For each dollar motorists spend on their vehicles somebody spends more than a dollar to park it. To reduce these costs many jurisdictions are eliminating or reducing parking requirements and encouraging more efficient parking management. You can too!
The Rocky Mountain Land Use Institute annual conference is the region's premier gathering of planning professionals. This year's conference explored strategies for building inclusive cities in which everyone can thrive.
Not only are suburbs growing, many of the larger, older cities that had reversed decades of population decline, are now losing population, again. The biggest losers: counties with the greatest population densities.
No cities are entirely urban, or even similar from one neighborhood to the next. The Corner Side Yard has some fun thinking about which Chicago neighborhoods we "Chicago in Name Only" and which of its suburbs are "Suburbs in Name Only."
A familiar argument of suburban apologists is that people prefer suburban environments over urban environments. Joe Cortright reminds us, however, that "revealed preference" doesn't tell the whole story.
Much of the focus on the potential of self-driving cars to effect change in the built environment has focused on dense, urban environments. But what is self-driving cars mostly enable continued outward expansion?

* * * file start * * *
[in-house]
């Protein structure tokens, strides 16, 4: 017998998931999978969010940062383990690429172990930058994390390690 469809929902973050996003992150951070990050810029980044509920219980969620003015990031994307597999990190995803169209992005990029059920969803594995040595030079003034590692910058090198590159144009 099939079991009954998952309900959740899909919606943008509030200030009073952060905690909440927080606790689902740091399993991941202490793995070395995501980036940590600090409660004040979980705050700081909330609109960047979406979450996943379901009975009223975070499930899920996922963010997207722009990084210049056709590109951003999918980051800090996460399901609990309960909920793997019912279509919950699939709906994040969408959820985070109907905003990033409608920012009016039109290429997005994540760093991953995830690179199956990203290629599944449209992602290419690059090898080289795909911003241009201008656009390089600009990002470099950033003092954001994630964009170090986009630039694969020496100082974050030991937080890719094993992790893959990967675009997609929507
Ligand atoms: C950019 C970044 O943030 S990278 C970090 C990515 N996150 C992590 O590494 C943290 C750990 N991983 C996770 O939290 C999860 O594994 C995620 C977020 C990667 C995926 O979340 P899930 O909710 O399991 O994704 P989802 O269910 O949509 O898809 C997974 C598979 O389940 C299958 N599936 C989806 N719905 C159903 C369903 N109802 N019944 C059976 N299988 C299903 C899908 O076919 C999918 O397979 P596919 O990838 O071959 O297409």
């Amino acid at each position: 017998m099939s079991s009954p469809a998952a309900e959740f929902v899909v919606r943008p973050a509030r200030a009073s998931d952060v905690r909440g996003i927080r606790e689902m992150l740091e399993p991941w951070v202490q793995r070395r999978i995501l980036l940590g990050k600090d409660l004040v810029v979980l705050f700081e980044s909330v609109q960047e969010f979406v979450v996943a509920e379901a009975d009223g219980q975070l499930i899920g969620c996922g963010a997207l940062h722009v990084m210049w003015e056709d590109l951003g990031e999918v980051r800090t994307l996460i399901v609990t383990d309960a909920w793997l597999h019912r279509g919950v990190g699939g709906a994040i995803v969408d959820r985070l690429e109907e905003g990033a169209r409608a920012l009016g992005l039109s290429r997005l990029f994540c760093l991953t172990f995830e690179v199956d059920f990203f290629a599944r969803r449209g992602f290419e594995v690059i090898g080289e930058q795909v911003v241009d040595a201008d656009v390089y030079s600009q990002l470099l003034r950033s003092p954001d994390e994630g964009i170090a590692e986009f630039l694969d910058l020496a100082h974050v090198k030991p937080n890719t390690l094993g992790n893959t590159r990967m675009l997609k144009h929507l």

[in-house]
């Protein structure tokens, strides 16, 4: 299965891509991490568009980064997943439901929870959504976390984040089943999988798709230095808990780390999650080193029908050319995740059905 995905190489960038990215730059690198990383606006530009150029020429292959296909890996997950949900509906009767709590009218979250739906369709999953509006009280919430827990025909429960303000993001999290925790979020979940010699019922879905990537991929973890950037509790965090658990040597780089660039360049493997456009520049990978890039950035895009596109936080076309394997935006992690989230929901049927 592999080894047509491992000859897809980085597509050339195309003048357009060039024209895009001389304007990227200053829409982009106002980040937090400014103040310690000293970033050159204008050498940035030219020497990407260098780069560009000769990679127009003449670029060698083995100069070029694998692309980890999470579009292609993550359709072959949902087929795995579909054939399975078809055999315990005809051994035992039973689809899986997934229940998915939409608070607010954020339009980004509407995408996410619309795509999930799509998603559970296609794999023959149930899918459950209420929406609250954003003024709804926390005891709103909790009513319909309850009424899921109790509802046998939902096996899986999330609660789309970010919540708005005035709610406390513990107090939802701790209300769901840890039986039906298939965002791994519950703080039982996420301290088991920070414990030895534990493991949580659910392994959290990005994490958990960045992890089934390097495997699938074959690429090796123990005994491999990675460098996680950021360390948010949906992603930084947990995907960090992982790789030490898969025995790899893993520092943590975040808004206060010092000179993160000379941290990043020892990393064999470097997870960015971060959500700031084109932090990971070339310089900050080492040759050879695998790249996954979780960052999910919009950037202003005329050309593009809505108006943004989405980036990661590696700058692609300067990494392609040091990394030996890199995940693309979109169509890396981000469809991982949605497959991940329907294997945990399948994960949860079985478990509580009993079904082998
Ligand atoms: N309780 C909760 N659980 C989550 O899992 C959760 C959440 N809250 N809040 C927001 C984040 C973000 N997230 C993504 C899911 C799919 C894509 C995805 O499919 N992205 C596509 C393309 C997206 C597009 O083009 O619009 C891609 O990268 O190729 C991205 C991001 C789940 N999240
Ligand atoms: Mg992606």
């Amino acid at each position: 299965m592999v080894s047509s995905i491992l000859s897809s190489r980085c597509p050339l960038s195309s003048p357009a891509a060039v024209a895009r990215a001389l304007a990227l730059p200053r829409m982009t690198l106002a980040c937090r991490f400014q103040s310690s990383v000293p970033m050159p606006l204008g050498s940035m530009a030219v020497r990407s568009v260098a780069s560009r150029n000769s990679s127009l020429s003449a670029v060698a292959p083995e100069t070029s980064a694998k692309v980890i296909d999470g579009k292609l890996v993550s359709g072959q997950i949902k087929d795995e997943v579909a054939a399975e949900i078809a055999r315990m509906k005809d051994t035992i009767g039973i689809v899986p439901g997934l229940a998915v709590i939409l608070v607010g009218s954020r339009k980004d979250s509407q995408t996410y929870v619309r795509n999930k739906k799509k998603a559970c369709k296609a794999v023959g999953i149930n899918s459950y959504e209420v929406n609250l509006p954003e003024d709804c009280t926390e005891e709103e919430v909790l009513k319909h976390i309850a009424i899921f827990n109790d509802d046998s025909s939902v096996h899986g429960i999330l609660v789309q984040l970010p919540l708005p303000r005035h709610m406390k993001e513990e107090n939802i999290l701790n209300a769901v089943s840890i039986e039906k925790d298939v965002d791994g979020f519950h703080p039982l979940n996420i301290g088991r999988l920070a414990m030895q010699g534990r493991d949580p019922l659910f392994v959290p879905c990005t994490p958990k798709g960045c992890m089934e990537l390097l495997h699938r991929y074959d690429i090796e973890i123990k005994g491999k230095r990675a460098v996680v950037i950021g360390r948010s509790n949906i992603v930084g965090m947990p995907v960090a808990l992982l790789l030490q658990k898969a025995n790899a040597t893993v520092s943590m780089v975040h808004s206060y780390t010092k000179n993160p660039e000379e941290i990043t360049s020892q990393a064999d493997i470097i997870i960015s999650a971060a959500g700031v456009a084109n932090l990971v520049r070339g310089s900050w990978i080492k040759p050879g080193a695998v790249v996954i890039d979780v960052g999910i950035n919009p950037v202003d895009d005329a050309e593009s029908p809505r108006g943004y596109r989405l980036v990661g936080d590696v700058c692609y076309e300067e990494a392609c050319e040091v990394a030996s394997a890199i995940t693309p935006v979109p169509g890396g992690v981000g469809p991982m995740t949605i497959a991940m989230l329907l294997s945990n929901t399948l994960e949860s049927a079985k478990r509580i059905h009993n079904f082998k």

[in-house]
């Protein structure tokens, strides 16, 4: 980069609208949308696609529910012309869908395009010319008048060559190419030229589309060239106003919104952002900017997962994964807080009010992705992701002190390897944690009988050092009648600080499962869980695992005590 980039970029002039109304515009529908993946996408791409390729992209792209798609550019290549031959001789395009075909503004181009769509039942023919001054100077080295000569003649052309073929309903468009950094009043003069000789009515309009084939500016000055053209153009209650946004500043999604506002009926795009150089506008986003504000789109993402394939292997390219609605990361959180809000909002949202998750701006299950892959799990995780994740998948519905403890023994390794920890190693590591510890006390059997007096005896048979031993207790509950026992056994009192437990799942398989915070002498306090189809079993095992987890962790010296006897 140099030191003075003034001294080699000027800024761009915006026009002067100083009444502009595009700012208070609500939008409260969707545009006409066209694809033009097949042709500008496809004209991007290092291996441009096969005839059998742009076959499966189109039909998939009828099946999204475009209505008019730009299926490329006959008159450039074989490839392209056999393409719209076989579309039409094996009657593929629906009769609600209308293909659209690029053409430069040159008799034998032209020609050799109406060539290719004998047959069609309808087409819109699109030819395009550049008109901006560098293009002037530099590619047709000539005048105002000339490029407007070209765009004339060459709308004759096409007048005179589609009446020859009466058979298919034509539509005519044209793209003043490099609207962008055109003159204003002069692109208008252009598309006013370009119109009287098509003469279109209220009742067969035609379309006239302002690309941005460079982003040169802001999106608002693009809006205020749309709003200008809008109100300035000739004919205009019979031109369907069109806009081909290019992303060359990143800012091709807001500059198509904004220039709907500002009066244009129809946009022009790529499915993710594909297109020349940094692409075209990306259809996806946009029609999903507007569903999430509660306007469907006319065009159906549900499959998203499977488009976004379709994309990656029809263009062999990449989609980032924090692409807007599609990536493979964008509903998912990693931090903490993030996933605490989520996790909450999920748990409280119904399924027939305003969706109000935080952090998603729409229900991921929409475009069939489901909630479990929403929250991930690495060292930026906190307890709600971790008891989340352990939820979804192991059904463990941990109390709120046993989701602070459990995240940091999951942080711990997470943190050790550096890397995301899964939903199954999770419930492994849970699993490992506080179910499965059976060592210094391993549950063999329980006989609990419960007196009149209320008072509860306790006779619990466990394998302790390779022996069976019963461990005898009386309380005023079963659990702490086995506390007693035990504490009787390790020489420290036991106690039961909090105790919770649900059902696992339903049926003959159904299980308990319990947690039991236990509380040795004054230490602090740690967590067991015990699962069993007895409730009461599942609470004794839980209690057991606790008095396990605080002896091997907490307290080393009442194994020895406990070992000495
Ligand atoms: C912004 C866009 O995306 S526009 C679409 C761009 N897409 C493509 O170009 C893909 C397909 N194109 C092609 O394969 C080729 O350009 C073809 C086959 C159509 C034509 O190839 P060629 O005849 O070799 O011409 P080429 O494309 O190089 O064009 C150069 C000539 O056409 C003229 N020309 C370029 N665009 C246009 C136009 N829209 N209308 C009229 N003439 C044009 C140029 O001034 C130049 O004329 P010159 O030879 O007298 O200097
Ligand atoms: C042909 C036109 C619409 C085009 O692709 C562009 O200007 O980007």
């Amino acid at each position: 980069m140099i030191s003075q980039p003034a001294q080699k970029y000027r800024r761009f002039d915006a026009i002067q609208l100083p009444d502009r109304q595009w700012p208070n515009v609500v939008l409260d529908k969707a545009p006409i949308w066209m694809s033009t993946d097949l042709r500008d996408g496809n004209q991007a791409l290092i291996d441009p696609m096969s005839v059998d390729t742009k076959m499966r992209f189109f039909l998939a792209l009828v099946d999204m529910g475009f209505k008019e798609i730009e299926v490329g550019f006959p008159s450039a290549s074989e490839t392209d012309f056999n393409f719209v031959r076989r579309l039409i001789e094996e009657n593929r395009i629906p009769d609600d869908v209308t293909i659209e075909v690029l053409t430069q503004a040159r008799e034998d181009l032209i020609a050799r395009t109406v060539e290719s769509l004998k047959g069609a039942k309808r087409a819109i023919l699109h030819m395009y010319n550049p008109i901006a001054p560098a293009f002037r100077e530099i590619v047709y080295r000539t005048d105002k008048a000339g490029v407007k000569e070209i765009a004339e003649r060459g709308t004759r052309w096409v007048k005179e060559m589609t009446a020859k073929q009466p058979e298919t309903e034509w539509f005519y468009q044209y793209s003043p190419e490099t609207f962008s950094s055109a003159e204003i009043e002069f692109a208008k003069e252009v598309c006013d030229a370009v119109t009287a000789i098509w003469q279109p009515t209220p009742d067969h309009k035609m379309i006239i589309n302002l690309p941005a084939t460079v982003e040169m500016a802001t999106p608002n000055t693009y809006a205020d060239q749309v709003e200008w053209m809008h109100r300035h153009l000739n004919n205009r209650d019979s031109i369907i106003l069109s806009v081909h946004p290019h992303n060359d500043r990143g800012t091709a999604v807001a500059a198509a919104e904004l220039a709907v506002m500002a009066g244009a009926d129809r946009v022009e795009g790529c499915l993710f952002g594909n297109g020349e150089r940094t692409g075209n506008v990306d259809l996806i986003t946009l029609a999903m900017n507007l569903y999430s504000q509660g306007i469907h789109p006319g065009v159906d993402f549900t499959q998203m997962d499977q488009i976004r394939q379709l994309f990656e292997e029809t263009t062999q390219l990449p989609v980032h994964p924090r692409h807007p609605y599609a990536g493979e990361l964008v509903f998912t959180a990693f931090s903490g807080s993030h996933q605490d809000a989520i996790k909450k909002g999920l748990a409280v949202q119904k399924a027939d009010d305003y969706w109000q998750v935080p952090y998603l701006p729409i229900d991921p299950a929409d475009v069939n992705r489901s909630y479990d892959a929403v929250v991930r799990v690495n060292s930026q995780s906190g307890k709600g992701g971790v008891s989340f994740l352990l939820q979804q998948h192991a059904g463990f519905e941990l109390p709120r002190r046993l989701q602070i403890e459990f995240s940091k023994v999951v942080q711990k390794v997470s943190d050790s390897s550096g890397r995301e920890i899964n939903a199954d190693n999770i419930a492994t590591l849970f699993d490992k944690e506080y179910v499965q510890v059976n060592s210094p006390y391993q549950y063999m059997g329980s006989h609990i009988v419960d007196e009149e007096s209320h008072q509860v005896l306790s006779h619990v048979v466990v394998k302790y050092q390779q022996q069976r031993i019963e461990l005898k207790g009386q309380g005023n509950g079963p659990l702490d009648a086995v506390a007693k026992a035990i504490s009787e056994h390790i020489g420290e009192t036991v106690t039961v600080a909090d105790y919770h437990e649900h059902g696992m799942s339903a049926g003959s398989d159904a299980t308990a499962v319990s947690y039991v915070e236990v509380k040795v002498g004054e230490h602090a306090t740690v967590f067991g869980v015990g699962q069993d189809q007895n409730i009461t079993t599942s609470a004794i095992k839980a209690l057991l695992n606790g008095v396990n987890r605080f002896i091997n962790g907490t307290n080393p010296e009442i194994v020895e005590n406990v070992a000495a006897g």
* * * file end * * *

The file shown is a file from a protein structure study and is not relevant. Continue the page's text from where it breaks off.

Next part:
The cities of Oakdale and Lake Elmo made their opposition to a proposed busway connecting to St. Paul known by withdrawing their support for the project. Now Gold Line transit planners are refocusing their efforts on station location decisions.
Pennsylvania Governor Tom Wolf grew up in a small town, but he has since adopted cities among his political causes. In recent remarks, he detailed his opinions about how public policy shortchanges cities—in Pennsylvania and the country.
There's a new volley in the long-running battle between cities and suburbs. In his new book "The Human City," urban scholar Joel Kotkin contends that cities and their planners have lost sight of the residents who matter most: families.
Economist Jed Kolko's recent study on how the lack in affordability of cities determines who's moving there, whose moving out, and how these changes are shaping cities and suburbs. His paper is the basis for several articles by leading urban writers.